July 09, 2012, 9:45 AM — A new Finnish startup is going to try what to date no other company has been able to accomplish: launch devices based on the Linux-based MeeGo operating system.
Now it seems my earlier declaration of MeeGo's passing was premature. If statements made by CEO Jussi Hurmola are any indication, there will be a Jolla smartphone with MeeGo running out later this year.
The timing of this announcement is interesting, given last week's admission by Nokia Director Risto Sillasmaa that ]Nokia has a backup plan in place](http://www.ubergizmo.com/2012/07/nokia-plan-b/) in case their Windows Phone 8 plan failed. Quite a few people speculated that MeeGo might be lifeboat on which Nokia's business would be able to escape the "burning platform". Indeed, that Jolla is Finnish for 'dinghy" could also serve as a clue.
You could argue either way that Jolla may or may not cut a MeeGo-based avenue of escape off for Nokia. While it seems certain that Jolla's team of ex-Nokia staffers want to make a go of their own with a line of smartphones, there is nothing to stop Nokia from keeping an eye on Jolla's success and shift back to the MeeGo source code if things go sour with Windows Phone 8.
Well, there's perhaps two things: the permissive licenses for MeeGo itself, and the fact that Jolla isn't using the original MeeGo code branch, they've forked off the Mer Project code.
If Jolla makes some significant improvements to some area of its version fo MeeGo, then it is possible that the permissive licensing of Nokia MeeGo and Mer-based MeeGo will allow Jolla to keep innovations close.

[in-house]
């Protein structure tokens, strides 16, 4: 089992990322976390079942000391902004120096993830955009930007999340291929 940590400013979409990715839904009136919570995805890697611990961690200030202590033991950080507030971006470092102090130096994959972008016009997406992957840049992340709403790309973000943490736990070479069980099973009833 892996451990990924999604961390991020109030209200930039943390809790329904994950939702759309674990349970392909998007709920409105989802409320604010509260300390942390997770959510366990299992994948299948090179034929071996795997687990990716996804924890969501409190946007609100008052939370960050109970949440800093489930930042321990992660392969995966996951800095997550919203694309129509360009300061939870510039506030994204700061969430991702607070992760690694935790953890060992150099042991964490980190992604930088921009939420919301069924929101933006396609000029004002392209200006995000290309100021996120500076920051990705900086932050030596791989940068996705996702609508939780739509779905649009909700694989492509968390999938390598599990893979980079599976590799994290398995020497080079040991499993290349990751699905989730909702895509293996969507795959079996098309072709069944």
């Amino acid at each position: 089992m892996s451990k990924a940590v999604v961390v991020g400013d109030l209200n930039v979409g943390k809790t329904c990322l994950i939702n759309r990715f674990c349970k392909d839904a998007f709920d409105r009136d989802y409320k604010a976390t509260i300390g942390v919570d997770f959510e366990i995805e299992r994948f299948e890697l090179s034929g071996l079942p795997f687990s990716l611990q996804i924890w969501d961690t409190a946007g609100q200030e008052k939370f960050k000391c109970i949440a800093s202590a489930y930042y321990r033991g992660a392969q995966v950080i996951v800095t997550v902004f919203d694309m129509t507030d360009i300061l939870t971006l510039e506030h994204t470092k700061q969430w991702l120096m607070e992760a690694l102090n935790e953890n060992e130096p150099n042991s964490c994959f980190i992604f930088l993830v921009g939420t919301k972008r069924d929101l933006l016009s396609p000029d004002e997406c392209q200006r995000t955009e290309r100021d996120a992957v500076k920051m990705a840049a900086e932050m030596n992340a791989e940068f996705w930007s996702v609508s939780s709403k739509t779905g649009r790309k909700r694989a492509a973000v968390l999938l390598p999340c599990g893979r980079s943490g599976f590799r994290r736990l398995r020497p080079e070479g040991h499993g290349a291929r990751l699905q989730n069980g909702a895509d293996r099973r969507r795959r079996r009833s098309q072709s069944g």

It's too early to tell if that's the way Jolla will play the game. Even with permissive licensing, they can still be a very open community. And well Jolla might: the more manufacturers within a fledgling MeeGo community the better, and if Nokia were
to repent its Windows decision and move back to MeeGo or Tizen or Mer, it should be very welcome.
MeeGo has been well-received as an interface, and the fact that the Mer fork of MeeGo will be based on HTML5 as well as Qt and QML means that there will be a healthy ecosystem of at least web-based apps to fill its library. So Jolla could pull this off.
If Jolla were to succeed, one thing is clear: it would brand Nokia's executive team as perhaps one of the most inept decision makers in recent history. Nokia's decision to abandon MeeGo and jump to Windows Phone would forever be pilloried as either a panicked decision or a too-cozy relationship between Nokia and Microsoft.
It will be interesting to see if small and nimble Jolla can win where the big and mighty Nokia could not.
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